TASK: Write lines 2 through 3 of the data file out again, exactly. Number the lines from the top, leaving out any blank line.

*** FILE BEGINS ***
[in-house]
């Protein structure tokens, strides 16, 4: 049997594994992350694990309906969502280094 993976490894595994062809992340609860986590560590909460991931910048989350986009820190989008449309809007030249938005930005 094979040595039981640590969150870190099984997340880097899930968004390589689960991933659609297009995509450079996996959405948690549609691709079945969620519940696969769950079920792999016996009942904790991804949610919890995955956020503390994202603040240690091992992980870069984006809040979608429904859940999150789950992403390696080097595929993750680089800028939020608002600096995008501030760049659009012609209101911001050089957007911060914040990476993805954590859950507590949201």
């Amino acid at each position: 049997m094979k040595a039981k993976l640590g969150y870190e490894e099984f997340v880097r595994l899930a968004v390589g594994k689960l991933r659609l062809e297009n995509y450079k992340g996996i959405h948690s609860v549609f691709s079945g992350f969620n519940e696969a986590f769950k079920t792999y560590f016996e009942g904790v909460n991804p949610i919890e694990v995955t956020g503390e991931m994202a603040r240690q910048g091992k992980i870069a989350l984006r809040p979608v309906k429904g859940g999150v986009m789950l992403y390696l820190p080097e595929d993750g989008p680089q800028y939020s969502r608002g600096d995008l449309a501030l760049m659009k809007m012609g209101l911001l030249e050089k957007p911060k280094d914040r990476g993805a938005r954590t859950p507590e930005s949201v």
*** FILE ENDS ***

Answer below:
């Protein structure tokens, strides 16, 4: 049997594994992350694990309906969502280094 993976490894595994062809992340609860986590560590909460991931910048989350986009820190989008449309809007030249938005930005 094979040595039981640590969150870190099984997340880097899930968004390589689960991933659609297009995509450079996996959405948690549609691709079945969620519940696969769950079920792999016996009942904790991804949610919890995955956020503390994202603040240690091992992980870069984006809040979608429904859940999150789950992403390696080097595929993750680089800028939020608002600096995008501030760049659009012609209101911001050089957007911060914040990476993805954590859950507590949201």
């Amino acid at each position: 049997m094979k040595a039981k993976l640590g969150y870190e490894e099984f997340v880097r595994l899930a968004v390589g594994k689960l991933r659609l062809e297009n995509y450079k992340g996996i959405h948690s609860v549609f691709s079945g992350f969620n519940e696969a986590f769950k079920t792999y560590f016996e009942g904790v909460n991804p949610i919890e694990v995955t956020g503390e991931m994202a603040r240690q910048g091992k992980i870069a989350l984006r809040p979608v309906k429904g859940g999150v986009m789950l992403y390696l820190p080097e595929d993750g989008p680089q800028y939020s969502r608002g600096d995008l449309a501030l760049m659009k809007m012609g209101l911001l030249e050089k957007p911060k280094d914040r990476g993805a938005r954590t859950p507590e930005s949201v």